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Title: Environmental and social influences on psychotic-like experiences in a sample of 15 - 18 year olds
Author: Murphy, Siobhan
ISNI:       0000 0004 5369 9572
Awarding Body: Ulster University
Current Institution: Ulster University
Date of Award: 2015
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This thesis will make a valuable contribution to our understanding of the phenotypic expression of psychotic like symptoms (PLEs) in adolescence and risk factors associated with these experiences, informing the extant literature in this field. Epidemiological studies have shown that PLEs are reported in the general population and that the differences between clinical and non-clinical samples are quantitative rather than qualitative (Johns et a1., 2004; Linscott & Van as, 2013). Importantly, PLEs are relatively common in early adolescence and for the majority are transitory, however when these experiences persist into later adolescence they have been found to predict a range of psychotic and non-psychotic disorders (Kelleher et a1., 2012). Evidence further suggests that PLEs share phenomenological and aetiological continuity with clinical psychosis and childhood trauma has been implicated as a risk factor for psychotic symptomatology in both clinical and non-clinical populations (Linscott & Van Os, 2013). To date loneliness has not been conceptualised in trauma-psychosis associations (and it is believed that this will add to the field by demonstrating the significance of adolescent loneliness in these associations). This thesis addresses a number of gaps in the knowledge base by 1) measuring the underlying structure of PLEs in a large adolescent sample using confirmatory factor analysis and factor mixture modelling; 2) examining the role of peel' victimisation, negative self and other evaluations and childhood feelings of threat and subordination in these experiences and; 3) exploring and conceptualising the role of loneliness in trauma-psychosis associations.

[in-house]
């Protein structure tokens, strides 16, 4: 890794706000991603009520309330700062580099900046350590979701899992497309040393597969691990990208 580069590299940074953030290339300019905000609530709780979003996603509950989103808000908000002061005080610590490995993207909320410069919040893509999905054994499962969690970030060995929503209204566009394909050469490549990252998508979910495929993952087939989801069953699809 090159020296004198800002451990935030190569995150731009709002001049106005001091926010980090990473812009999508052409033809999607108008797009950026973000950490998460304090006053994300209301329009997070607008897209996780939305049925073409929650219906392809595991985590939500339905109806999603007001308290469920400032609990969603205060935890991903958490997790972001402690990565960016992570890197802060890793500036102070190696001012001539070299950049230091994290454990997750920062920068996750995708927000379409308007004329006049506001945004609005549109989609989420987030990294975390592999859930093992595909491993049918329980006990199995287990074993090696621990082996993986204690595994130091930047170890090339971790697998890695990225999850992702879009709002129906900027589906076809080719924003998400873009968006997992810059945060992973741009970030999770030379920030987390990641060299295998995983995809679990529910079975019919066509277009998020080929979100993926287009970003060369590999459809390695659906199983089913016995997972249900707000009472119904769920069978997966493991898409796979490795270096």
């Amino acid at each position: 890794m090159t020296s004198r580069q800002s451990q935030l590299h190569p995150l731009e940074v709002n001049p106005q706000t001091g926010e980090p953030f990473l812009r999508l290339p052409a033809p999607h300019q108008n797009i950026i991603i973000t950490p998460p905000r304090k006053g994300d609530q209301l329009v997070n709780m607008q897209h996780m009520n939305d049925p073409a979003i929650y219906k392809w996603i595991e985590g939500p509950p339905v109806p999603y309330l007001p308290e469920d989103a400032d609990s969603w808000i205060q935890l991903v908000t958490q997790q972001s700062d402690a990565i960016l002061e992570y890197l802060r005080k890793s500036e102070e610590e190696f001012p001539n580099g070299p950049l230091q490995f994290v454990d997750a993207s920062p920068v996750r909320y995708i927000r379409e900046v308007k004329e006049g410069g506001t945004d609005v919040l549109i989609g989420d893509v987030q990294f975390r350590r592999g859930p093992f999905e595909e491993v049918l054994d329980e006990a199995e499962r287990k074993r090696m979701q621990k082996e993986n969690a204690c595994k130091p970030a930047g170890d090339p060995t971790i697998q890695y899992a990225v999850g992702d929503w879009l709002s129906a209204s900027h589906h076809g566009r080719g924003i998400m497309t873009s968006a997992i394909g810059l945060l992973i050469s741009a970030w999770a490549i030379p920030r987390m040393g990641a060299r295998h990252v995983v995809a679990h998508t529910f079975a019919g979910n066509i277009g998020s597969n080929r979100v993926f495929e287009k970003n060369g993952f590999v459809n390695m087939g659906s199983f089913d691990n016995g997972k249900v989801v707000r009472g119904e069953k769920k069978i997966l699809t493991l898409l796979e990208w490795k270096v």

Supervisor: Not available Sponsor: Not available
Qualification Name: Thesis (Ph.D.) Qualification Level: Doctoral
EThOS ID:  DOI: Not available